#start the script to use Novell NCS functions node1>. /opt/novell/ncs/lib/ncsfuncs #activate the partition node1>activate_evms_container cont_iprint /dev/evms/cont_iprint/iprint_vol #if directory does not exist, node1>mkdir -p /mnt/mount_iprint #mount the partition node1>mount -t reiserfs /dev/evms/cont_iprint/iprint_vol /mnt/mount_iprint #create backup directory and backup the files node1>mkdir -p ~/backup_iprint node1>cp -a /mnt/mount_iprint/* ~/backup_iprint
I proceeded to un-mount this partition.
#unmount the partition node1>ncs_dismount /mnt/mount_iprint #deactivate the partition node1>deport_evms_container cont_iprint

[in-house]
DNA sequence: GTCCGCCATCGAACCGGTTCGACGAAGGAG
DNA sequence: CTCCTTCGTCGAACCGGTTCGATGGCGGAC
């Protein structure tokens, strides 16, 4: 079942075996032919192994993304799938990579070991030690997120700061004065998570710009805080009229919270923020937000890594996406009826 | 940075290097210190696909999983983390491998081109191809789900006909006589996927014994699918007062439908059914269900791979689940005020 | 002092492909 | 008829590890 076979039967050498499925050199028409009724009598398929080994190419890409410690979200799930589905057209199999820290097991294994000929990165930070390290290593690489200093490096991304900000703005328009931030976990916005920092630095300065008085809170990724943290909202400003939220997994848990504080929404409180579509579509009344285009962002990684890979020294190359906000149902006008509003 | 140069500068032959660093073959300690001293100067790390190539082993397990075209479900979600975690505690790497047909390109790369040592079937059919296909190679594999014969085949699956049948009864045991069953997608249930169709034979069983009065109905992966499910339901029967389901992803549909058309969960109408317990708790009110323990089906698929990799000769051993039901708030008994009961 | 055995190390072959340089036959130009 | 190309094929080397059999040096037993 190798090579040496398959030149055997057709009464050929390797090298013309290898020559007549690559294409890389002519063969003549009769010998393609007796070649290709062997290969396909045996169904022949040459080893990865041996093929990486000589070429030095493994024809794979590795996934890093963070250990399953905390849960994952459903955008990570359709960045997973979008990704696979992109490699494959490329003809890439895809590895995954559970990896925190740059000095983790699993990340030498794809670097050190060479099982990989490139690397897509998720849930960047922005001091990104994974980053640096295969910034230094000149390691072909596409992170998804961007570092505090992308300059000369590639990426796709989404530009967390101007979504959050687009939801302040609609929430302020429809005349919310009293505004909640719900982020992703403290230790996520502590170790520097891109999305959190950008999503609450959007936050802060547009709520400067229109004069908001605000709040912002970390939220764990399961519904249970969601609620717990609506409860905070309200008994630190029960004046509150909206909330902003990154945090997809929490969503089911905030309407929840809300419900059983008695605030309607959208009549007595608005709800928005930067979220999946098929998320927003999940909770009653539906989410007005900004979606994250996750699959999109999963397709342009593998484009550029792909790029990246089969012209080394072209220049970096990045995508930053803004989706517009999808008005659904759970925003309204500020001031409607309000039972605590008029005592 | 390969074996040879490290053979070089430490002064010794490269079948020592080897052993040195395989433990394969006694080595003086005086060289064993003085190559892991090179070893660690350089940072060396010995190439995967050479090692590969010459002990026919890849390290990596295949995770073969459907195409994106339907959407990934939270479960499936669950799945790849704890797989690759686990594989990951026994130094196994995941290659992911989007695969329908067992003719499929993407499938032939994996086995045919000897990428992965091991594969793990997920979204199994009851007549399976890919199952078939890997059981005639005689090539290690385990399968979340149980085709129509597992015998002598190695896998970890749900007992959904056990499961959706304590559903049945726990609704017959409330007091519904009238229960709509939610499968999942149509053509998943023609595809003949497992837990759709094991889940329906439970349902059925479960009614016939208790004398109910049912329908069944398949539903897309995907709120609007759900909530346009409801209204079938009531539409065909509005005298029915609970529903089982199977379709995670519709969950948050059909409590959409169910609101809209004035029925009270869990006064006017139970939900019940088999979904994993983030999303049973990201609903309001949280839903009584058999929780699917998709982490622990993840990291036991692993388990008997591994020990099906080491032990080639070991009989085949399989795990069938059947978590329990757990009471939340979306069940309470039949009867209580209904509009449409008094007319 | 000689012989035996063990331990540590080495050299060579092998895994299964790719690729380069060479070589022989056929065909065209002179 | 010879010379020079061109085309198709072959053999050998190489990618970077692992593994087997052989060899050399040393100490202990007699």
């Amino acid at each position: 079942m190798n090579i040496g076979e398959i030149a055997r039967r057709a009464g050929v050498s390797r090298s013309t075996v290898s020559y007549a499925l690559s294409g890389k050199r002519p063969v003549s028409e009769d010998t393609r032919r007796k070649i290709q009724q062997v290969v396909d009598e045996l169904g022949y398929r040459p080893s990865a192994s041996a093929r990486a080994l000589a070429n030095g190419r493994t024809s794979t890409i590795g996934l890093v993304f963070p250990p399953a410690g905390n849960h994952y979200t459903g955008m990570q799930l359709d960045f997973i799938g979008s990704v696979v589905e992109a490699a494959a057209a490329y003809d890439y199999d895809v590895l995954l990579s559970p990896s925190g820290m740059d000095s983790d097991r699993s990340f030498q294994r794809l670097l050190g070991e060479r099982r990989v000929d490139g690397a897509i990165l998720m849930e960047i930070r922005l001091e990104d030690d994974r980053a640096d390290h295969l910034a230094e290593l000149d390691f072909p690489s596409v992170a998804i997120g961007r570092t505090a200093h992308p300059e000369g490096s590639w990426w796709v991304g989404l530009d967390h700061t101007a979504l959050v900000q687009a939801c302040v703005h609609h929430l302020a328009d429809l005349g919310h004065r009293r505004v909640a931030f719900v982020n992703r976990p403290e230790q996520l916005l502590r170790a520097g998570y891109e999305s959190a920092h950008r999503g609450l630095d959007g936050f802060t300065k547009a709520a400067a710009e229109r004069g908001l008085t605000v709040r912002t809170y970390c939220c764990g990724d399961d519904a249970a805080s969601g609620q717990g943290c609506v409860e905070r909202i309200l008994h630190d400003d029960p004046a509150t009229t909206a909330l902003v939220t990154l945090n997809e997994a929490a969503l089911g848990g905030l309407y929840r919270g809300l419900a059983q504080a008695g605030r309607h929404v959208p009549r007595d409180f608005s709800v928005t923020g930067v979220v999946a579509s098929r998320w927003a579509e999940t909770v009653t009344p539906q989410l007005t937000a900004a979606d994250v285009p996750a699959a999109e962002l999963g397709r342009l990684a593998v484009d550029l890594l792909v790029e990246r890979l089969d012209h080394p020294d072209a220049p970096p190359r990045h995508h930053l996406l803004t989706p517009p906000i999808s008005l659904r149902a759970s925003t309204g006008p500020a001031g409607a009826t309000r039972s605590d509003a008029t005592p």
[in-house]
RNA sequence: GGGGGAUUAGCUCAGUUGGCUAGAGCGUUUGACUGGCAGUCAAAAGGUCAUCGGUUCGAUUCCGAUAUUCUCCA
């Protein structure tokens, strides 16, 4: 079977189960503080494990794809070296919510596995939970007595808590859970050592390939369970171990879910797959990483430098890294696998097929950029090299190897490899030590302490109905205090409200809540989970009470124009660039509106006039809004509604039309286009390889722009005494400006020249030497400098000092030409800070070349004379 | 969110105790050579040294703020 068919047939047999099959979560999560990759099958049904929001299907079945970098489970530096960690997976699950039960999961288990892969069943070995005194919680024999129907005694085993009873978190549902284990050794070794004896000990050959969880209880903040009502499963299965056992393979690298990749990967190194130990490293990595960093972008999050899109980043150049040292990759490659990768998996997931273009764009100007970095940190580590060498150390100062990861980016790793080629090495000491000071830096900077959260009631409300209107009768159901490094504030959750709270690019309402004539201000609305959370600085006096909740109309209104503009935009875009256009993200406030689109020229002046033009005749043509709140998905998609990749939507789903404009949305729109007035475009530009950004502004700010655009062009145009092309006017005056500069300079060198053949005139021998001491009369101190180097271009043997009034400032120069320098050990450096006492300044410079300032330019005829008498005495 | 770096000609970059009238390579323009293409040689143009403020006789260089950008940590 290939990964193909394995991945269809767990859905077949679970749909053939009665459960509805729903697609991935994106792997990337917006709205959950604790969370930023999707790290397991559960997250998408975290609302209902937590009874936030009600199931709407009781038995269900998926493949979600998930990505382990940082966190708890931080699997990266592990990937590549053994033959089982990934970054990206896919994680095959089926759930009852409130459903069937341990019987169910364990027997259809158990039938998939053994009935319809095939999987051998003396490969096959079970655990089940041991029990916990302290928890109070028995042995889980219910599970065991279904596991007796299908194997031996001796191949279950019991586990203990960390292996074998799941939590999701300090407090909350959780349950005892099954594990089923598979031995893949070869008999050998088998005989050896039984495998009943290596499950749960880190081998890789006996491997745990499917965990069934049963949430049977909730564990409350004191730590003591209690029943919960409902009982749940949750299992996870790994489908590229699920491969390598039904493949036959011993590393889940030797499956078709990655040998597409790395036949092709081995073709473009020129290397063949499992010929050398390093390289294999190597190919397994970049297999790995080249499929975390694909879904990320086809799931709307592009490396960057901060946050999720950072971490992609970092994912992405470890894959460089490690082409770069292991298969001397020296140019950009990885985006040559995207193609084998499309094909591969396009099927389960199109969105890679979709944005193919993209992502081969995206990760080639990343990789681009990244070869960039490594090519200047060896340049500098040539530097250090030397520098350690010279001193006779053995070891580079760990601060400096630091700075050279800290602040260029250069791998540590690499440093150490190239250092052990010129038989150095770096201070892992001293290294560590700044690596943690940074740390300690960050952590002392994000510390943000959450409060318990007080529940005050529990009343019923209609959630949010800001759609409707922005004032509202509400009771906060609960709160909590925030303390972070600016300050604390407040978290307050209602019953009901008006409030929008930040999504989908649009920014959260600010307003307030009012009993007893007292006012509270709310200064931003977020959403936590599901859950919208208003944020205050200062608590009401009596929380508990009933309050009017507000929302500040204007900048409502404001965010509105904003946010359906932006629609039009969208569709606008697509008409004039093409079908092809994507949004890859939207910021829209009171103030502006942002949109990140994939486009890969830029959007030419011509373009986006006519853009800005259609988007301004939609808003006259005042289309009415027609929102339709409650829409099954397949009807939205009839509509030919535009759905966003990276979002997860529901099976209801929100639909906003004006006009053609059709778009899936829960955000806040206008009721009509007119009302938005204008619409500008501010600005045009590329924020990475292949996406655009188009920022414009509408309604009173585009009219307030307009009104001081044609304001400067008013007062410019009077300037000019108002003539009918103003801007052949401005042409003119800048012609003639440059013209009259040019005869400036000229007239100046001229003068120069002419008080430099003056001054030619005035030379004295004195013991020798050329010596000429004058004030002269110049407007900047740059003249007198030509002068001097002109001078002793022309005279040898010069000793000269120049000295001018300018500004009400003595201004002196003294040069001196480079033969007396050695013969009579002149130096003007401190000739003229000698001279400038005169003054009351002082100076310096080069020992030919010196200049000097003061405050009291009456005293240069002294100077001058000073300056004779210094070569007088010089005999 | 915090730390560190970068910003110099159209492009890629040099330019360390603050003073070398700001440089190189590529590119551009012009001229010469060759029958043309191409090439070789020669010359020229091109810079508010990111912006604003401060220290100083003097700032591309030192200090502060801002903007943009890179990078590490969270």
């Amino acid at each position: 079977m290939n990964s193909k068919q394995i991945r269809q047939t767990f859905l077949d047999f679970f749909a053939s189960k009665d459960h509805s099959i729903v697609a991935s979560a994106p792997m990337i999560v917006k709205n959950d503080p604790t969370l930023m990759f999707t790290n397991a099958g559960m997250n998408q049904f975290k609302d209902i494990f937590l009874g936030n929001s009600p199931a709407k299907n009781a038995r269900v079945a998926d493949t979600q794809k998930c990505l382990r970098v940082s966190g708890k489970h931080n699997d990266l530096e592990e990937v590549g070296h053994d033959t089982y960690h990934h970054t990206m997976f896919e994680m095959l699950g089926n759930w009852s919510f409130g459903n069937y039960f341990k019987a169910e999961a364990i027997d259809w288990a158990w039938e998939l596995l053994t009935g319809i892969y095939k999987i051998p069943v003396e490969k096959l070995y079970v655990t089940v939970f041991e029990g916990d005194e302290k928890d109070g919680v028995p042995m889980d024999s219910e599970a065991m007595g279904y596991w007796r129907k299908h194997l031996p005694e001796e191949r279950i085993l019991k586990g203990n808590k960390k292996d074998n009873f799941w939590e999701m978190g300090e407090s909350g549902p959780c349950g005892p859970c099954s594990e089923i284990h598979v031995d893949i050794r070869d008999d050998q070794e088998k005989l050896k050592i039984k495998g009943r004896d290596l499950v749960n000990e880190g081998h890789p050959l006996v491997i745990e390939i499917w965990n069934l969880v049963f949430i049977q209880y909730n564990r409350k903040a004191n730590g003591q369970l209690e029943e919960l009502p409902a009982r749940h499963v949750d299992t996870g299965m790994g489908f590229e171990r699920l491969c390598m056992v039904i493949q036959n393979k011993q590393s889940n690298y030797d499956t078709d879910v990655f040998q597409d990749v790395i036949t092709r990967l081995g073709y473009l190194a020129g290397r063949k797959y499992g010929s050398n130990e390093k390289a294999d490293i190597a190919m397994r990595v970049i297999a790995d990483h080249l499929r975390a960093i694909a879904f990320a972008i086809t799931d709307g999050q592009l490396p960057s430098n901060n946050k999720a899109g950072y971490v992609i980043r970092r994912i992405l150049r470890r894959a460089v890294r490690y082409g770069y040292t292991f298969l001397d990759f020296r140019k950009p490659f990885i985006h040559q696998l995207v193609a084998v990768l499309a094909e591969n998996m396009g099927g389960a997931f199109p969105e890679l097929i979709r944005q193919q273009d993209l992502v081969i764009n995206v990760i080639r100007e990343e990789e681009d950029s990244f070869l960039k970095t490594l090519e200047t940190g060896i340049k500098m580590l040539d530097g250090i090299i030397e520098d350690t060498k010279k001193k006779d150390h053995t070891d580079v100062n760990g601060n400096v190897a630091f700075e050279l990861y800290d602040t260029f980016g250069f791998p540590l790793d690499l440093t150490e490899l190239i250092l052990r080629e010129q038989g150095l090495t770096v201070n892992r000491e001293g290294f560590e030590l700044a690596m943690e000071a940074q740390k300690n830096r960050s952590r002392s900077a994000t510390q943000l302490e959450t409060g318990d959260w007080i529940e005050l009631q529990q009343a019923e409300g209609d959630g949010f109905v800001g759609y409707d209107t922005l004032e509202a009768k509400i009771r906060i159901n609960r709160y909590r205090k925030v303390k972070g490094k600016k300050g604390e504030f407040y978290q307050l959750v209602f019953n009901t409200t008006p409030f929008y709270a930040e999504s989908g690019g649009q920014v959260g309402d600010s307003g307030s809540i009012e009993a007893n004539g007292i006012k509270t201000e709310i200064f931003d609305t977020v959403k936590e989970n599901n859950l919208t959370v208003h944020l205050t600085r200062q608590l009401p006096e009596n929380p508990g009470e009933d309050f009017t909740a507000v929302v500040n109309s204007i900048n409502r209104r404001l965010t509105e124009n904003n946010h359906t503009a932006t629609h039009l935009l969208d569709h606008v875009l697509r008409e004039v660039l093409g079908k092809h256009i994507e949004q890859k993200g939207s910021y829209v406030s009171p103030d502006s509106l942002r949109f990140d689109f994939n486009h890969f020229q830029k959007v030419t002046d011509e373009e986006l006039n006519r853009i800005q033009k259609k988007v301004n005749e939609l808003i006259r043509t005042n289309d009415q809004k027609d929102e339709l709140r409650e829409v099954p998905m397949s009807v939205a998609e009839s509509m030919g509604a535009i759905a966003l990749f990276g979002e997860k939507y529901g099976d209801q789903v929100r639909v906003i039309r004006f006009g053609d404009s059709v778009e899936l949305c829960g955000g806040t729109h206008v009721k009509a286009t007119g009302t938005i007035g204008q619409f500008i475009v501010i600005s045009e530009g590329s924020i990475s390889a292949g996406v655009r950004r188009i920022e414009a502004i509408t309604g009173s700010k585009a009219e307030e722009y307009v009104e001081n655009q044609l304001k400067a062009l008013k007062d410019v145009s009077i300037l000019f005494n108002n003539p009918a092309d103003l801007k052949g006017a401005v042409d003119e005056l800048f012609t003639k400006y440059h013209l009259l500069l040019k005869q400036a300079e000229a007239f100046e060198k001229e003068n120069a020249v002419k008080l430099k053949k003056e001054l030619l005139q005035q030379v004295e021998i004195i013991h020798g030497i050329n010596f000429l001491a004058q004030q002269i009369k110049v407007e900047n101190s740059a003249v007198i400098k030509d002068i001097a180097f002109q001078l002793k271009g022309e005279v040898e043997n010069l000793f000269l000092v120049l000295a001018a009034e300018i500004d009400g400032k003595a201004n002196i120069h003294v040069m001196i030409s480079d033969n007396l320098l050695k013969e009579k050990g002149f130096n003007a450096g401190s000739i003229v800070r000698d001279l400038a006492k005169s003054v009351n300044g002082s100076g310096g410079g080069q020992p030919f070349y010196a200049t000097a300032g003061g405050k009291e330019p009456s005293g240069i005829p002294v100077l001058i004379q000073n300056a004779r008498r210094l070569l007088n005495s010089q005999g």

I then did a grep search in the /etc folder to look for configuration files with the words cont_iprint or iprint_vol. The files should be found in the /etc/opt/novell/ncs and /var/opt/novell/ncs directories. These files were also backed up as they need to be modified later on.
Step 1: Create the LUNs for iPrint & SBD
The LUNs were carved by the SAN storage guys. After the LUNs were created, I ran multipath -l but the new LUNs were not detected by the servers. The fastest way I knew to make the LUNs visible was to reboot the servers. After the servers finished rebooting, the new LUNs were recognised as disks at the directory /dev/disk/by-name/. An example is:
Step 2: Create Linux Volumes on the LUN